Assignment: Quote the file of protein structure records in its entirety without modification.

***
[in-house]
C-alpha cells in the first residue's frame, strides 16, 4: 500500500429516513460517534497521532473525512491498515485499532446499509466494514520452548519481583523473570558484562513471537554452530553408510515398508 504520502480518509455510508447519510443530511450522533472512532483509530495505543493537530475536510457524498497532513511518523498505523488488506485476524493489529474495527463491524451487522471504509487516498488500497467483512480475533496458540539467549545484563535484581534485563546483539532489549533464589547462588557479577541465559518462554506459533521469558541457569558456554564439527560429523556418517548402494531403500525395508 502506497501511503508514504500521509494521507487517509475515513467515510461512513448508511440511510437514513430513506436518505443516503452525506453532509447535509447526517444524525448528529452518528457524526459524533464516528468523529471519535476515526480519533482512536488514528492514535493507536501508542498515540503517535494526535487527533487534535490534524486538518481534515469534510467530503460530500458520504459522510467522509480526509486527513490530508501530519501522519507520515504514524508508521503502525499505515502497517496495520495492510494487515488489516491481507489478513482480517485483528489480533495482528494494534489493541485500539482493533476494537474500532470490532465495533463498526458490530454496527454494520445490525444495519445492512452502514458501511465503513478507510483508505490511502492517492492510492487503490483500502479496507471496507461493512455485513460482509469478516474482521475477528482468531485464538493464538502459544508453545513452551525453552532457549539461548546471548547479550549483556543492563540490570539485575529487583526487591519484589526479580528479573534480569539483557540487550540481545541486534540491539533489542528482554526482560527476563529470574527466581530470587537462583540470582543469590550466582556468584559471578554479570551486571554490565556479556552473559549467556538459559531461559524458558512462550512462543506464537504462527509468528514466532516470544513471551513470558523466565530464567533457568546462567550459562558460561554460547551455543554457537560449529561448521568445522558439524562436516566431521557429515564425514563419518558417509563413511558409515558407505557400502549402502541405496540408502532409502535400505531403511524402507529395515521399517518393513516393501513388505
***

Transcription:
[in-house]
C-alpha cells in the first residue's frame, strides 16, 4: 500500500429516513460517534497521532473525512491498515485499532446499509466494514520452548519481583523473570558484562513471537554452530553408510515398508 504520502480518509455510508447519510443530511450522533472512532483509530495505543493537530475536510457524498497532513511518523498505523488488506485476524493489529474495527463491524451487522471504509487516498488500497467483512480475533496458540539467549545484563535484581534485563546483539532489549533464589547462588557479577541465559518462554506459533521469558541457569558456554564439527560429523556418517548402494531403500525395508 502506497501511503508514504500521509494521507487517509475515513467515510461512513448508511440511510437514513430513506436518505443516503452525506453532509447535509447526517444524525448528529452518528457524526459524533464516528468523529471519535476515526480519533482512536488514528492514535493507536501508542498515540503517535494526535487527533487534535490534524486538518481534515469534510467530503460530500458520504459522510467522509480526509486527513490530508501530519501522519507520515504514524508508521503502525499505515502497517496495520495492510494487515488489516491481507489478513482480517485483528489480533495482528494494534489493541485500539482493533476494537474500532470490532465495533463498526458490530454496527454494520445490525444495519445492512452502514458501511465503513478507510483508505490511502492517492492510492487503490483500502479496507471496507461493512455485513460482509469478516474482521475477528482468531485464538493464538502459544508453545513452551525453552532457549539461548546471548547479550549483556543492563540490570539485575529487583526487591519484589526479580528479573534480569539483557540487550540481545541486534540491539533489542528482554526482560527476563529470574527466581530470587537462583540470582543469590550466582556468584559471578554479570551486571554490565556479556552473559549467556538459559531461559524458558512462550512462543506464537504462527509468528514466532516470544513471551513470558523466565530464567533457568546462567550459562558460561554460547551455543554457537560449529561448521568445522558439524562436516566431521557429515564425514563419518558417509563413511558409515558407505557400502549402502541405496540408502532409502535400505531403511524402507529395515521399517518393513516393501513388505